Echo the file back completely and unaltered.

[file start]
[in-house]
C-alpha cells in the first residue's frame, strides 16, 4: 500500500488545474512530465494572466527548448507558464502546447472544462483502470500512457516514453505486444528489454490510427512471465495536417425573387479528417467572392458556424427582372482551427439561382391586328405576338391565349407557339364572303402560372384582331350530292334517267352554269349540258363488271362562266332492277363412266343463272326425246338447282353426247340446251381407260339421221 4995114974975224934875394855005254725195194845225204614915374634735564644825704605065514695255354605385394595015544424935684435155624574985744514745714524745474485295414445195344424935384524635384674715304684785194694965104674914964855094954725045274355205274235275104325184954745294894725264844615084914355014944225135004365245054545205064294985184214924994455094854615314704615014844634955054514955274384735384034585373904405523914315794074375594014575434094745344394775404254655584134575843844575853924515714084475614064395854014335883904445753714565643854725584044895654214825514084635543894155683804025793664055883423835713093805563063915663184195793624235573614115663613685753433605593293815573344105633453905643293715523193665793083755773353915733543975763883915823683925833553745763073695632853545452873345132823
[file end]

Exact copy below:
[in-house]
C-alpha cells in the first residue's frame, strides 16, 4: 500500500488545474512530465494572466527548448507558464502546447472544462483502470500512457516514453505486444528489454490510427512471465495536417425573387479528417467572392458556424427582372482551427439561382391586328405576338391565349407557339364572303402560372384582331350530292334517267352554269349540258363488271362562266332492277363412266343463272326425246338447282353426247340446251381407260339421221 4995114974975224934875394855005254725195194845225204614915374634735564644825704605065514695255354605385394595015544424935684435155624574985744514745714524745474485295414445195344424935384524635384674715304684785194694965104674914964855094954725045274355205274235275104325184954745294894725264844615084914355014944225135004365245054545205064294985184214924994455094854615314704615014844634955054514955274384735384034585373904405523914315794074375594014575434094745344394775404254655584134575843844575853924515714084475614064395854014335883904445753714565643854725584044895654214825514084635543894155683804025793664055883423835713093805563063915663184195793624235573614115663613685753433605593293815573344105633453905643293715523193665793083755773353915733543975763883915823683925833553745763073695632853545452873345132823